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Google has implemented a project to encourage assistance in collecting potential vulnerabilities for its Nexus line of mobile devices, with some considerable prizes associated with it.

b2ap3_large_google_nexus_hack_400 (1)Called the Project Zero Prize contest, contestants must be able to hack into a Nexus 6P and a Nexus 5X with nothing but the phone numbers and associated email addresses. Additionally, any vulnerability found must be capable of executing codes on each device remotely after a message (either email or text) is opened. Simple, right?

Not really, and that’s probably because Google is running more than just your run-of-the-mill bug bounty initiative. Google also wants to collect information on the bugs; how they work, and what methods they can use to improve protections against just these types of exploits.

As for prizes, Google is offering three top prizes awarded on a first-come, first-serve basis. Worth $200,000 for first, $100,000 for second, and “at least” $50,000 for third, the cash prizes come with the opportunity to produce a guest post on their Project Zero Blog.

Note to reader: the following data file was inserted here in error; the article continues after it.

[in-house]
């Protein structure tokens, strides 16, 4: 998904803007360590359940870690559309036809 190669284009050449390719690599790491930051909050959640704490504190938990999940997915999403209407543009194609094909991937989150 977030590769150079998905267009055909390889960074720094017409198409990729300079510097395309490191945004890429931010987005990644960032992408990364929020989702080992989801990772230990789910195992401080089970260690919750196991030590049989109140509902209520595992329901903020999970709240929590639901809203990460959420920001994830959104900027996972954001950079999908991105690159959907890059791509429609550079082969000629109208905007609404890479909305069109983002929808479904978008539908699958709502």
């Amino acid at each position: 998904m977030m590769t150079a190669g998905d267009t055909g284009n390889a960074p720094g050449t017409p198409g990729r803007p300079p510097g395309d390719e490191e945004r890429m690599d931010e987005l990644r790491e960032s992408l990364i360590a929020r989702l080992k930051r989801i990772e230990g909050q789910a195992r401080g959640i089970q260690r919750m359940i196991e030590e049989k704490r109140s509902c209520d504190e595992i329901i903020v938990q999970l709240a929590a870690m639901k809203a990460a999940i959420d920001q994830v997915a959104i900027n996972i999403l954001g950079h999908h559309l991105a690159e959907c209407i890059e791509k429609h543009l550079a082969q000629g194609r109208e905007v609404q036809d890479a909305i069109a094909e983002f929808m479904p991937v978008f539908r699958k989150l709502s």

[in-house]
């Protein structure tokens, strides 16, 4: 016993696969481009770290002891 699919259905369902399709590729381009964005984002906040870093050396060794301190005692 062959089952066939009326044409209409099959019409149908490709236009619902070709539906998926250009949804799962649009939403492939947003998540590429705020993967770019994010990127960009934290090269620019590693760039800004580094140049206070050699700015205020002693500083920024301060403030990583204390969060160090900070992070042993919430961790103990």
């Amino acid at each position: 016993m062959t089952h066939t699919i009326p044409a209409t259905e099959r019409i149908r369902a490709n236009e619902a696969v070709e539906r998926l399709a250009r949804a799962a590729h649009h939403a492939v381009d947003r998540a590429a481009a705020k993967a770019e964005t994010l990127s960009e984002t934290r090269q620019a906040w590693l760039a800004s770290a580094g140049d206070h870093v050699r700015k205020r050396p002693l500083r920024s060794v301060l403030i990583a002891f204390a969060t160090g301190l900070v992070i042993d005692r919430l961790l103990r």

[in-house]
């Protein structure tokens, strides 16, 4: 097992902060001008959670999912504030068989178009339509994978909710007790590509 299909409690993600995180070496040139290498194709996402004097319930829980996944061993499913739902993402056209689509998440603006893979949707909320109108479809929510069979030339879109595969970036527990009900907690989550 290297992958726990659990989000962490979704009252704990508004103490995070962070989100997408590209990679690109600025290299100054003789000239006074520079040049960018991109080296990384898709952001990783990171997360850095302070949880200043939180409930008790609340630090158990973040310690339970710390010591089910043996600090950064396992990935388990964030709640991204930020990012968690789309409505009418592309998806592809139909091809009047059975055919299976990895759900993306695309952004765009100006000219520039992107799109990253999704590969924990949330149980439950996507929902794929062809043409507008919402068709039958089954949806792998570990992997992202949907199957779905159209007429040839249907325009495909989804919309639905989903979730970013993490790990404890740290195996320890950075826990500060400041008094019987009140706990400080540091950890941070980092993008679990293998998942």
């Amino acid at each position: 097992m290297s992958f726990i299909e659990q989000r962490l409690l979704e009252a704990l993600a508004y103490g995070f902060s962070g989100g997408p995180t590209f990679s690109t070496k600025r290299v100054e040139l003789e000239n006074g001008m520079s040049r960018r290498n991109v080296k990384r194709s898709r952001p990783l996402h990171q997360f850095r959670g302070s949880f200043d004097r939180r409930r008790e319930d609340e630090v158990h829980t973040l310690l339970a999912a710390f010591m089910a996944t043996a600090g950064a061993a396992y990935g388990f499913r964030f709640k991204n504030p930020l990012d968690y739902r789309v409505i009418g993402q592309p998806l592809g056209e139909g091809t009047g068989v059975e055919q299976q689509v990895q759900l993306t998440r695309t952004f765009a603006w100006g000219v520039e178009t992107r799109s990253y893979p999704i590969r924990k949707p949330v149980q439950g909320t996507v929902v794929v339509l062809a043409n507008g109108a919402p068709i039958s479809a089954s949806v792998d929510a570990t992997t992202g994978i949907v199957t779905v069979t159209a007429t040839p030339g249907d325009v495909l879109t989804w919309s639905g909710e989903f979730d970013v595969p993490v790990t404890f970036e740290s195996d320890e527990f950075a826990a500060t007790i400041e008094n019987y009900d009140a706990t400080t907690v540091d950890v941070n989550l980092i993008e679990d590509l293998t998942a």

By holding this competition, Google is taking advantage of the full benefits of crowdsourcing. Rather than waiting to solve a problem after it is discovered and having to pay an entire team to reach a resolution for the single issue, Google can now get in front of a potentially much larger group of vulnerabilities and gain a head start in fixing them, for what is very likely a much cheaper price for them to pay in the long run.

RJ PRO utilizes a similar strategy to determine security weaknesses for our clients. By utilizing a process known as penetration testing, potential (or current) vulnerabilities in systems and networks are located and identified in order to better protect your systems from malicious intrusions in the future.